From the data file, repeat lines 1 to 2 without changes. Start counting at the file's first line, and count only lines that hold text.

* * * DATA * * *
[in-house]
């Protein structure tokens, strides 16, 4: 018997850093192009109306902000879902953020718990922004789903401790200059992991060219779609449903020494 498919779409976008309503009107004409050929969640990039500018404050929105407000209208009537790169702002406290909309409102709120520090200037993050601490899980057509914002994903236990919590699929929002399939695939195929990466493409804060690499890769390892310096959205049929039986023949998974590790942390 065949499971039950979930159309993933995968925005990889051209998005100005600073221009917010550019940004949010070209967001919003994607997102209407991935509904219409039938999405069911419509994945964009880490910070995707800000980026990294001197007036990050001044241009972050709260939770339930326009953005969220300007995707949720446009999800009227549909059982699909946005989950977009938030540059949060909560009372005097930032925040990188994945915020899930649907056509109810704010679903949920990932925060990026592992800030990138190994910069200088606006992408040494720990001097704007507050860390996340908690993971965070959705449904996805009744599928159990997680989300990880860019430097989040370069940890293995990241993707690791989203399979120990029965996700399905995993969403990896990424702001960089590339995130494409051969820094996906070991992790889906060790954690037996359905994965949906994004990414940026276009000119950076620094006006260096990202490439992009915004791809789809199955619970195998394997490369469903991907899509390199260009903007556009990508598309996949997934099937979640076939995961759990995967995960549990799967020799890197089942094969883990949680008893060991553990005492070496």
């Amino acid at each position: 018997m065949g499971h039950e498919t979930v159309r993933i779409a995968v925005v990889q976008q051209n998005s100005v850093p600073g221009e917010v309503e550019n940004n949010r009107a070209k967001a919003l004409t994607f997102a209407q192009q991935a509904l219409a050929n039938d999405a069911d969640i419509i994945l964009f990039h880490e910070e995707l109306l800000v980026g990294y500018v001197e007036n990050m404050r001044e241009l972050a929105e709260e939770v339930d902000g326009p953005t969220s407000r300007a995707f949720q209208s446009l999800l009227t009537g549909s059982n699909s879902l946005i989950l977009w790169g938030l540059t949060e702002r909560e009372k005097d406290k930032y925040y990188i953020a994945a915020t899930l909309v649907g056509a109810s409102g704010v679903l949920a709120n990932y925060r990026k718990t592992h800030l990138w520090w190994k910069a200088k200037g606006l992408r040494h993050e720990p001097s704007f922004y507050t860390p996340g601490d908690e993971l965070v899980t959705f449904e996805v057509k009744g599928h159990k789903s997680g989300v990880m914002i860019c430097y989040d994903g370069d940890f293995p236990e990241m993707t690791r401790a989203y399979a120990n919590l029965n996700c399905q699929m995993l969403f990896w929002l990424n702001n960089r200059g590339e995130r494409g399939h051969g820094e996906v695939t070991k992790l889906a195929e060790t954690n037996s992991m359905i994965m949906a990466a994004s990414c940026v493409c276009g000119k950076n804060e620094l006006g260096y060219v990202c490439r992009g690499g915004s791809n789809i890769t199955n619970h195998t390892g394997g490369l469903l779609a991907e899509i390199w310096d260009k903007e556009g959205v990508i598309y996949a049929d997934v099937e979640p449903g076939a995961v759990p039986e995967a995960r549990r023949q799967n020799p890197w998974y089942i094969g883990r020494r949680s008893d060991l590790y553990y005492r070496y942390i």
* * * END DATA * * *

[in-house]
């Protein structure tokens, strides 16, 4: 018997850093192009109306902000879902953020718990922004789903401790200059992991060219779609449903020494 498919779409976008309503009107004409050929969640990039500018404050929105407000209208009537790169702002406290909309409102709120520090200037993050601490899980057509914002994903236990919590699929929002399939695939195929990466493409804060690499890769390892310096959205049929039986023949998974590790942390 065949499971039950979930159309993933995968925005990889051209998005100005600073221009917010550019940004949010070209967001919003994607997102209407991935509904219409039938999405069911419509994945964009880490910070995707800000980026990294001197007036990050001044241009972050709260939770339930326009953005969220300007995707949720446009999800009227549909059982699909946005989950977009938030540059949060909560009372005097930032925040990188994945915020899930649907056509109810704010679903949920990932925060990026592992800030990138190994910069200088606006992408040494720990001097704007507050860390996340908690993971965070959705449904996805009744599928159990997680989300990880860019430097989040370069940890293995990241993707690791989203399979120990029965996700399905995993969403990896990424702001960089590339995130494409051969820094996906070991992790889906060790954690037996359905994965949906994004990414940026276009000119950076620094006006260096990202490439992009915004791809789809199955619970195998394997490369469903991907899509390199260009903007556009990508598309996949997934099937979640076939995961759990995967995960549990799967020799890197089942094969883990949680008893060991553990005492070496």